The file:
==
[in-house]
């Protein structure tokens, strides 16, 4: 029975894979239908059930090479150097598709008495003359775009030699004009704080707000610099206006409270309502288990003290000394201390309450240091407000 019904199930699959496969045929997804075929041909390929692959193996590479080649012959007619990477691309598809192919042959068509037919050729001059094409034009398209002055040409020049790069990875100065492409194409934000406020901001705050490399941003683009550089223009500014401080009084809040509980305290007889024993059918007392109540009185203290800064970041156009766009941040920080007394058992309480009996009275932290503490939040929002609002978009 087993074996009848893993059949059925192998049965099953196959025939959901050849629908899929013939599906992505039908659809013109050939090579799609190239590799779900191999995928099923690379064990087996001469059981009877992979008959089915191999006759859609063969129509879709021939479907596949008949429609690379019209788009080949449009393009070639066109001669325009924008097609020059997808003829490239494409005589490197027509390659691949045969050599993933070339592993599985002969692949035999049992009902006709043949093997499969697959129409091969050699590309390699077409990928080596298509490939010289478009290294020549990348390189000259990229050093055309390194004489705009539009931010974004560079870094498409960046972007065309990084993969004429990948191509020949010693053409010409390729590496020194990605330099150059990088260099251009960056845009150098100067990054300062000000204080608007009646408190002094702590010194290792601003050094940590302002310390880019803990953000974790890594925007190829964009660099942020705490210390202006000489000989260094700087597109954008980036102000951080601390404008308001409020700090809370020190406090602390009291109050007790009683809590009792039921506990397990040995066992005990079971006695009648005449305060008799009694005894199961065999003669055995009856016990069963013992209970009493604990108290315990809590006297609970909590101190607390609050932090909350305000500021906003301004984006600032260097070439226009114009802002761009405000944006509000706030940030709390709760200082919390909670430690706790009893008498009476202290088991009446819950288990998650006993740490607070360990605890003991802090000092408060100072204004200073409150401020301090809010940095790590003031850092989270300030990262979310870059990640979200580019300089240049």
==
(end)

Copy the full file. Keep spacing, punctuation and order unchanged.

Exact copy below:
[in-house]
């Protein structure tokens, strides 16, 4: 029975894979239908059930090479150097598709008495003359775009030699004009704080707000610099206006409270309502288990003290000394201390309450240091407000 019904199930699959496969045929997804075929041909390929692959193996590479080649012959007619990477691309598809192919042959068509037919050729001059094409034009398209002055040409020049790069990875100065492409194409934000406020901001705050490399941003683009550089223009500014401080009084809040509980305290007889024993059918007392109540009185203290800064970041156009766009941040920080007394058992309480009996009275932290503490939040929002609002978009 087993074996009848893993059949059925192998049965099953196959025939959901050849629908899929013939599906992505039908659809013109050939090579799609190239590799779900191999995928099923690379064990087996001469059981009877992979008959089915191999006759859609063969129509879709021939479907596949008949429609690379019209788009080949449009393009070639066109001669325009924008097609020059997808003829490239494409005589490197027509390659691949045969050599993933070339592993599985002969692949035999049992009902006709043949093997499969697959129409091969050699590309390699077409990928080596298509490939010289478009290294020549990348390189000259990229050093055309390194004489705009539009931010974004560079870094498409960046972007065309990084993969004429990948191509020949010693053409010409390729590496020194990605330099150059990088260099251009960056845009150098100067990054300062000000204080608007009646408190002094702590010194290792601003050094940590302002310390880019803990953000974790890594925007190829964009660099942020705490210390202006000489000989260094700087597109954008980036102000951080601390404008308001409020700090809370020190406090602390009291109050007790009683809590009792039921506990397990040995066992005990079971006695009648005449305060008799009694005894199961065999003669055995009856016990069963013992209970009493604990108290315990809590006297609970909590101190607390609050932090909350305000500021906003301004984006600032260097070439226009114009802002761009405000944006509000706030940030709390709760200082919390909670430690706790009893008498009476202290088991009446819950288990998650006993740490607070360990605890003991802090000092408060100072204004200073409150401020301090809010940095790590003031850092989270300030990262979310870059990640979200580019300089240049």